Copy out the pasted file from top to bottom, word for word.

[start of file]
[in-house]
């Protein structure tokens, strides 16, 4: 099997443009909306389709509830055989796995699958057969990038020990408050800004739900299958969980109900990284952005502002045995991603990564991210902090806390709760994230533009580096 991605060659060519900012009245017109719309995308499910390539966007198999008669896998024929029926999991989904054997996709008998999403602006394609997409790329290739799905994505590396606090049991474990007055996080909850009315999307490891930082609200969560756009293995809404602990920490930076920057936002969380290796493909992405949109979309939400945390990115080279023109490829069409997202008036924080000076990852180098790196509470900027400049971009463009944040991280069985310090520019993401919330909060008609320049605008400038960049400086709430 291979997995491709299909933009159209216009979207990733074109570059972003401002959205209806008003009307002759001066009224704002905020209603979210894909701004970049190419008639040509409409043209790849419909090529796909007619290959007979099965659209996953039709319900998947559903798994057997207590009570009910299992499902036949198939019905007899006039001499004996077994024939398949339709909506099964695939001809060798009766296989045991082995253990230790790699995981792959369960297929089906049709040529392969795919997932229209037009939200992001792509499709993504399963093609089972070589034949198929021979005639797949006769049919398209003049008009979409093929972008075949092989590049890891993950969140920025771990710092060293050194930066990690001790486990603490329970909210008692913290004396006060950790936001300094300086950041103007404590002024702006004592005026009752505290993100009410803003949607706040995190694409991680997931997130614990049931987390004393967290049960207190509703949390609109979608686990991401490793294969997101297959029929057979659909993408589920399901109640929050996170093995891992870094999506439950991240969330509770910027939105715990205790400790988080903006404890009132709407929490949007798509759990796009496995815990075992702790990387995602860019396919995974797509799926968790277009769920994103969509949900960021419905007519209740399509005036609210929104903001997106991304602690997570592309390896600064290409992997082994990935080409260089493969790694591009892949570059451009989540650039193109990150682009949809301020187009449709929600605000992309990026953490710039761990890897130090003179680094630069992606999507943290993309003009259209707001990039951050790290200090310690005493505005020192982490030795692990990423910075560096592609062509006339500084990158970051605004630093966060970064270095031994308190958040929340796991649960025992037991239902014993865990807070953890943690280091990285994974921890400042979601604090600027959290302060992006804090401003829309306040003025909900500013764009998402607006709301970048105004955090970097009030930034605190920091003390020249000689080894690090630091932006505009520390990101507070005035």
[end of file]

[in-house]
């Protein structure tokens, strides 16, 4: 099997443009909306389709509830055989796995699958057969990038020990408050800004739900299958969980109900990284952005502002045995991603990564991210902090806390709760994230533009580096 991605060659060519900012009245017109719309995308499910390539966007198999008669896998024929029926999991989904054997996709008998999403602006394609997409790329290739799905994505590396606090049991474990007055996080909850009315999307490891930082609200969560756009293995809404602990920490930076920057936002969380290796493909992405949109979309939400945390990115080279023109490829069409997202008036924080000076990852180098790196509470900027400049971009463009944040991280069985310090520019993401919330909060008609320049605008400038960049400086709430 291979997995491709299909933009159209216009979207990733074109570059972003401002959205209806008003009307002759001066009224704002905020209603979210894909701004970049190419008639040509409409043209790849419909090529796909007619290959007979099965659209996953039709319900998947559903798994057997207590009570009910299992499902036949198939019905007899006039001499004996077994024939398949339709909506099964695939001809060798009766296989045991082995253990230790790699995981792959369960297929089906049709040529392969795919997932229209037009939200992001792509499709993504399963093609089972070589034949198929021979005639797949006769049919398209003049008009979409093929972008075949092989590049890891993950969140920025771990710092060293050194930066990690001790486990603490329970909210008692913290004396006060950790936001300094300086950041103007404590002024702006004592005026009752505290993100009410803003949607706040995190694409991680997931997130614990049931987390004393967290049960207190509703949390609109979608686990991401490793294969997101297959029929057979659909993408589920399901109640929050996170093995891992870094999506439950991240969330509770910027939105715990205790400790988080903006404890009132709407929490949007798509759990796009496995815990075992702790990387995602860019396919995974797509799926968790277009769920994103969509949900960021419905007519209740399509005036609210929104903001997106991304602690997570592309390896600064290409992997082994990935080409260089493969790694591009892949570059451009989540650039193109990150682009949809301020187009449709929600605000992309990026953490710039761990890897130090003179680094630069992606999507943290993309003009259209707001990039951050790290200090310690005493505005020192982490030795692990990423910075560096592609062509006339500084990158970051605004630093966060970064270095031994308190958040929340796991649960025992037991239902014993865990807070953890943690280091990285994974921890400042979601604090600027959290302060992006804090401003829309306040003025909900500013764009998402607006709301970048105004955090970097009030930034605190920091003390020249000689080894690090630091932006505009520390990101507070005035």